Tesla losses grow as it nears Model 3 launch

Tesla gears up to launch the Model 3
Tesla gears up to launch the Model 3

Tesla is losing more money than expected as it nears the launch of its first mass market car.

On Wednesday, Tesla (TSLA) reported a loss of $330 million for the first three months of the year, far exceeding Wall Street's estimates and up from $282 million a year earlier.

The larger loss comes even as Tesla reported strong sales for the quarter. It posted revenue of $2.7 billion, more than double from a year earlier, fueled by shipping a record 25,051 cars.

Tesla is spending heavily ahead of the Model 3 launch, which it says is still on track to start production in July.

"I don't know anything that would prevent us from starting production in July," Elon Musk, Tesla's CEO, said on a conference call with analysts. "There may be something that pops up, but I don't know what it is today."

In preparation for the Model 3 launch, Tesla says it's "significantly expanding our infrastructure to support Tesla owners," according to a shareholder letter Wednesday.

That includes plans for 100 more retail, delivery and service locations globally as well as opening Tesla's first body repair shops. Tesla also reiterated plans to "at least" double the number of charging stations.

Related: Tesla just became the most valuable carmaker in America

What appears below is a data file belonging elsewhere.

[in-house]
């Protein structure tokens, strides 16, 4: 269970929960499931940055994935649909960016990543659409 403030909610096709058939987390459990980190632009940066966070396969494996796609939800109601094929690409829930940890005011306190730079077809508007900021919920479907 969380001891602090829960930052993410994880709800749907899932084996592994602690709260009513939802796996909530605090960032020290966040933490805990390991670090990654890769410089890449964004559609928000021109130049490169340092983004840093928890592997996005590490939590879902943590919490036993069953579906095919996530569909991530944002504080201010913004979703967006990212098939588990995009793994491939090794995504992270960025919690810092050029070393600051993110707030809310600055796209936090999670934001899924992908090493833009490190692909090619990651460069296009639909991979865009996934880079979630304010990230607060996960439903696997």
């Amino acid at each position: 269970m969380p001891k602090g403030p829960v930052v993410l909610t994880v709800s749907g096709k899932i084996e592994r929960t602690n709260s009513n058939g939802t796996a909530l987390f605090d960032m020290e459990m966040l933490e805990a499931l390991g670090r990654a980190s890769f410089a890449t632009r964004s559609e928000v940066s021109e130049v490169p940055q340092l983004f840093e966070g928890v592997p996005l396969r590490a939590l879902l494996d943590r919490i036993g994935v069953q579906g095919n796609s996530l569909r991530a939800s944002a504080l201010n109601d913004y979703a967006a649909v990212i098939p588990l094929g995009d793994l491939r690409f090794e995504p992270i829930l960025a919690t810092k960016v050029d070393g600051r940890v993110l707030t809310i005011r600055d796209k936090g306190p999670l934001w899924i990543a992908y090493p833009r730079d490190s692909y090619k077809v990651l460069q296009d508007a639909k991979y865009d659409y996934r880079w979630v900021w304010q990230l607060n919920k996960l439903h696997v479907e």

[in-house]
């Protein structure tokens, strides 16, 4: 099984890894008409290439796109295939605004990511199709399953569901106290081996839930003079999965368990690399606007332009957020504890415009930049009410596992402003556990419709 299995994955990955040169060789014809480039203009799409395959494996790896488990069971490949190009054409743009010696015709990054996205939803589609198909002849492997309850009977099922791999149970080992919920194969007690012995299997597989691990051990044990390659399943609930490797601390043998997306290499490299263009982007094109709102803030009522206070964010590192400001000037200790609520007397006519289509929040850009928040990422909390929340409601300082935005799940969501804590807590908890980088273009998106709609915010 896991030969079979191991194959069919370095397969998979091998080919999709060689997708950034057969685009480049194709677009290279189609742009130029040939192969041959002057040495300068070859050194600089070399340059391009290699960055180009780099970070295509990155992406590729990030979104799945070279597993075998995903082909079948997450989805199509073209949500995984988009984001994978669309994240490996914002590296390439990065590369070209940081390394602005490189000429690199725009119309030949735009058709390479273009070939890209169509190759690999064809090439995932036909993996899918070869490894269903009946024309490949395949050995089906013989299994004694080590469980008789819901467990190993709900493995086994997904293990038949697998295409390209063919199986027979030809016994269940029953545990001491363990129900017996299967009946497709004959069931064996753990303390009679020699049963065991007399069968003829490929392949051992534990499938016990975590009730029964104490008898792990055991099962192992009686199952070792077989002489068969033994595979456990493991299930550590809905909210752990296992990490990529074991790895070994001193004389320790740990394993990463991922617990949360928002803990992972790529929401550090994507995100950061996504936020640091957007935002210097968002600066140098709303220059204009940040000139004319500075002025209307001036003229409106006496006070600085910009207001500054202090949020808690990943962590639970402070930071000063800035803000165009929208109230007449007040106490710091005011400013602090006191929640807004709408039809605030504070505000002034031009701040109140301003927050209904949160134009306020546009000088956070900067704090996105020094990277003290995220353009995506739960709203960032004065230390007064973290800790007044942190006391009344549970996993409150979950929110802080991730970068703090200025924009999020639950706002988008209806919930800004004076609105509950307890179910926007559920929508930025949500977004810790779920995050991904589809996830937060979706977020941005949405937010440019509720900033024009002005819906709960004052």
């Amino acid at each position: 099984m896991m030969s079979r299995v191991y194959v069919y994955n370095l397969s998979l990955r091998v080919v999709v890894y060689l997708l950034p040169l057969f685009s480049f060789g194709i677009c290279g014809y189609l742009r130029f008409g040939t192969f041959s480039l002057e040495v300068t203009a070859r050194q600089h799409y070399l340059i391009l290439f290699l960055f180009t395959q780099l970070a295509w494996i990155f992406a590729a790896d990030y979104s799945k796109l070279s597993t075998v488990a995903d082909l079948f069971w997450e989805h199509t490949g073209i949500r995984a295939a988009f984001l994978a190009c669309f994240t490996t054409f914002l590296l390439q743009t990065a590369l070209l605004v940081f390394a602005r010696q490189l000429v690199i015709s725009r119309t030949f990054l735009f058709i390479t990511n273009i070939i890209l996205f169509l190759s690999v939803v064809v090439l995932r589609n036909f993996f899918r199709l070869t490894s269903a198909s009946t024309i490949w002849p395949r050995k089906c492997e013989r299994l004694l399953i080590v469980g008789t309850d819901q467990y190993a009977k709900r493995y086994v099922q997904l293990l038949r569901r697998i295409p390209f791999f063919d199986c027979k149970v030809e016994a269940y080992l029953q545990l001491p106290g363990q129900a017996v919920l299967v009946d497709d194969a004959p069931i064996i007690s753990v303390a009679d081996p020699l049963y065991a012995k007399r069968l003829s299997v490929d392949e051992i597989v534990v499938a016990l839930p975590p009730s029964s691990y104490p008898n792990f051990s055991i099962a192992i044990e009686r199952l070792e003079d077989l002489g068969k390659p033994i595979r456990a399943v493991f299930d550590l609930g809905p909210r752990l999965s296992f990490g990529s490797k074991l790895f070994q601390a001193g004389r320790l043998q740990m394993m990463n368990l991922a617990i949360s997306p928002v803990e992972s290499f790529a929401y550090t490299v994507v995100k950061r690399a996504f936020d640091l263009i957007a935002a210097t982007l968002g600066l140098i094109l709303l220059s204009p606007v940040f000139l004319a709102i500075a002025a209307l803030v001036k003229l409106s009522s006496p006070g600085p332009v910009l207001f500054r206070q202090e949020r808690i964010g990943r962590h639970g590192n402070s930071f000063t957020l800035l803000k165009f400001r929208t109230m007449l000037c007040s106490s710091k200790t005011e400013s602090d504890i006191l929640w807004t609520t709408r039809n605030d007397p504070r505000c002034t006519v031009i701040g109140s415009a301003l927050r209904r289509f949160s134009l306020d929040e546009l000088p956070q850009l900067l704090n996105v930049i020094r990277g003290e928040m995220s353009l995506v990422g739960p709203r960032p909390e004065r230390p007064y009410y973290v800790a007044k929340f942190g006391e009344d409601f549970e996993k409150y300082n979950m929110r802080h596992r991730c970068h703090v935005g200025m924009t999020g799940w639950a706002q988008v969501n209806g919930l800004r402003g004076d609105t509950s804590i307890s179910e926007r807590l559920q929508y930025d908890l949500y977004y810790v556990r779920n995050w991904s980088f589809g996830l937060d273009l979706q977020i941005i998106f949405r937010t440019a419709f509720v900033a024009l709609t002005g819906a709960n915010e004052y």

Tesla says it expects to be able to support production of 5,000 Model 3 cars a week this year and 10,000 a week next year. But the company also admitted to some unpredictability as it gears up for the launch.

"Given that we will be ramping Model 3 production so quickly ... even a couple-week shift in timing can have a meaningful impact on total deliveries," the company wrote in its shareholder letter.

Some analysts are sounding a cautionary note about the Model 3.

"In this climate of low fuel prices, an administration that favors less stringent environmental controls and a market proliferation of full-electric offerings from mainstream manufacturers, the launch might be a difficult one," Jack Nerad, executive editorial director at Kelley Blue Book, said in a statement.

The Model 3 has already created at least one other unique headache for Tesla: Some customers apparently assume it's an upgrade to the earlier Model S because of its name and are therefore holding off buying the S.

In fact, the Model 3 name doesn't signify a third-generation Tesla. It's a play on "sex" -- Model S, 3 and X.

"I thought we were being all clever by calling it the Model 3," Musk said on the call. "But actually the joke's on me because it caused confusion in the marketplace."

Even without the Model 3 on the road yet, Musk teased future vehicles on the call, including a semi-truck and an SUV called the Model Y. On the call, Musk hinted that the Model Y will come by 2020.

Tesla's stock has soared this year on optimism for the Model 3, pushing its market cap to more than $50 billion, above older car companies like Ford (F) and General Motors (GM).

On the call, Musk reiterated his lofty 2015 prediction that Tesla could be worth $700 billion in the next decade. "I think I see a clear path to that outcome," Musk said. "Of course I could be completely delusional."

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